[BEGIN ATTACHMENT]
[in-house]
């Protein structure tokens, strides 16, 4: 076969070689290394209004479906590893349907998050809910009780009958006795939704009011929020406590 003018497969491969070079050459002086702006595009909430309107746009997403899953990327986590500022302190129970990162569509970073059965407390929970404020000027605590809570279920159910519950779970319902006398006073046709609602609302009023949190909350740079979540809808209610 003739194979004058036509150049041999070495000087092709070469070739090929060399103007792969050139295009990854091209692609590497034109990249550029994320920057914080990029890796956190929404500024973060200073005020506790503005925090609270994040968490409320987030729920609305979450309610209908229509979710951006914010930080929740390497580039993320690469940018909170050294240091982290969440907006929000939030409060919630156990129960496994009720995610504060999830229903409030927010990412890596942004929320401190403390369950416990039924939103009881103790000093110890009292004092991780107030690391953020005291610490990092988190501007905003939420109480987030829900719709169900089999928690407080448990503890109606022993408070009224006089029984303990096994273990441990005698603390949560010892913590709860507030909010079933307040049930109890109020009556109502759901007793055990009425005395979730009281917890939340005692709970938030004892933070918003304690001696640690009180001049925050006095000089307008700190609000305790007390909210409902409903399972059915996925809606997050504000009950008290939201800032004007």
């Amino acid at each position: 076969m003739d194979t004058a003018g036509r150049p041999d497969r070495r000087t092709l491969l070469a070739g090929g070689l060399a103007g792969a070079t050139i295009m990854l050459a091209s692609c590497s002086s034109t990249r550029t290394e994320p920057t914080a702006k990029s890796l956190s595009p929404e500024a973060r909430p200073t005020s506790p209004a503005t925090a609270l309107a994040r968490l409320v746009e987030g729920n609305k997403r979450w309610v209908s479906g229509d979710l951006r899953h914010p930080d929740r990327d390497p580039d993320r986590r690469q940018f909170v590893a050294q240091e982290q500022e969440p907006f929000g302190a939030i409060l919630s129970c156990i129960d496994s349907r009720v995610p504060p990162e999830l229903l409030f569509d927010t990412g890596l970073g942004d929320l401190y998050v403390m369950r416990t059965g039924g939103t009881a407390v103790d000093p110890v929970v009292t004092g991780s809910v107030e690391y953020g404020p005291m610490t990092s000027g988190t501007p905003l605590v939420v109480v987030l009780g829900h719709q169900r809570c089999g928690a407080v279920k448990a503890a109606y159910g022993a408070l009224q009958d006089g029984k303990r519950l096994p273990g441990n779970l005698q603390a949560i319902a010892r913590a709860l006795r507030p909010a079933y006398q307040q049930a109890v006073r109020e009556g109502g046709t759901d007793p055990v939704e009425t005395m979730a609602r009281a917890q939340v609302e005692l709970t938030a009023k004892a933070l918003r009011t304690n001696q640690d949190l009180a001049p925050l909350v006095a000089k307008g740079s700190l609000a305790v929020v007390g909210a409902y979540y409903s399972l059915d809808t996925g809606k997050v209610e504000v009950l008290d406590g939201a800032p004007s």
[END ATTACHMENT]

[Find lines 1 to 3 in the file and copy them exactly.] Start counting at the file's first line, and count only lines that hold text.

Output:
[in-house]
């Protein structure tokens, strides 16, 4: 076969070689290394209004479906590893349907998050809910009780009958006795939704009011929020406590 003018497969491969070079050459002086702006595009909430309107746009997403899953990327986590500022302190129970990162569509970073059965407390929970404020000027605590809570279920159910519950779970319902006398006073046709609602609302009023949190909350740079979540809808209610 003739194979004058036509150049041999070495000087092709070469070739090929060399103007792969050139295009990854091209692609590497034109990249550029994320920057914080990029890796956190929404500024973060200073005020506790503005925090609270994040968490409320987030729920609305979450309610209908229509979710951006914010930080929740390497580039993320690469940018909170050294240091982290969440907006929000939030409060919630156990129960496994009720995610504060999830229903409030927010990412890596942004929320401190403390369950416990039924939103009881103790000093110890009292004092991780107030690391953020005291610490990092988190501007905003939420109480987030829900719709169900089999928690407080448990503890109606022993408070009224006089029984303990096994273990441990005698603390949560010892913590709860507030909010079933307040049930109890109020009556109502759901007793055990009425005395979730009281917890939340005692709970938030004892933070918003304690001696640690009180001049925050006095000089307008700190609000305790007390909210409902409903399972059915996925809606997050504000009950008290939201800032004007």
């Amino acid at each position: 076969m003739d194979t004058a003018g036509r150049p041999d497969r070495r000087t092709l491969l070469a070739g090929g070689l060399a103007g792969a070079t050139i295009m990854l050459a091209s692609c590497s002086s034109t990249r550029t290394e994320p920057t914080a702006k990029s890796l956190s595009p929404e500024a973060r909430p200073t005020s506790p209004a503005t925090a609270l309107a994040r968490l409320v746009e987030g729920n609305k997403r979450w309610v209908s479906g229509d979710l951006r899953h914010p930080d929740r990327d390497p580039d993320r986590r690469q940018f909170v590893a050294q240091e982290q500022e969440p907006f929000g302190a939030i409060l919630s129970c156990i129960d496994s349907r009720v995610p504060p990162e999830l229903l409030f569509d927010t990412g890596l970073g942004d929320l401190y998050v403390m369950r416990t059965g039924g939103t009881a407390v103790d000093p110890v929970v009292t004092g991780s809910v107030e690391y953020g404020p005291m610490t990092s000027g988190t501007p905003l605590v939420v109480v987030l009780g829900h719709q169900r809570c089999g928690a407080v279920k448990a503890a109606y159910g022993a408070l009224q009958d006089g029984k303990r519950l096994p273990g441990n779970l005698q603390a949560i319902a010892r913590a709860l006795r507030p909010a079933y006398q307040q049930a109890v006073r109020e009556g109502g046709t759901d007793p055990v939704e009425t005395m979730a609602r009281a917890q939340v609302e005692l709970t938030a009023k004892a933070l918003r009011t304690n001696q640690d949190l009180a001049p925050l909350v006095a000089k307008g740079s700190l609000a305790v929020v007390g909210a409902y979540y409903s399972l059915d809808t996925g809606k997050v209610e504000v009950l008290d406590g939201a800032p004007s």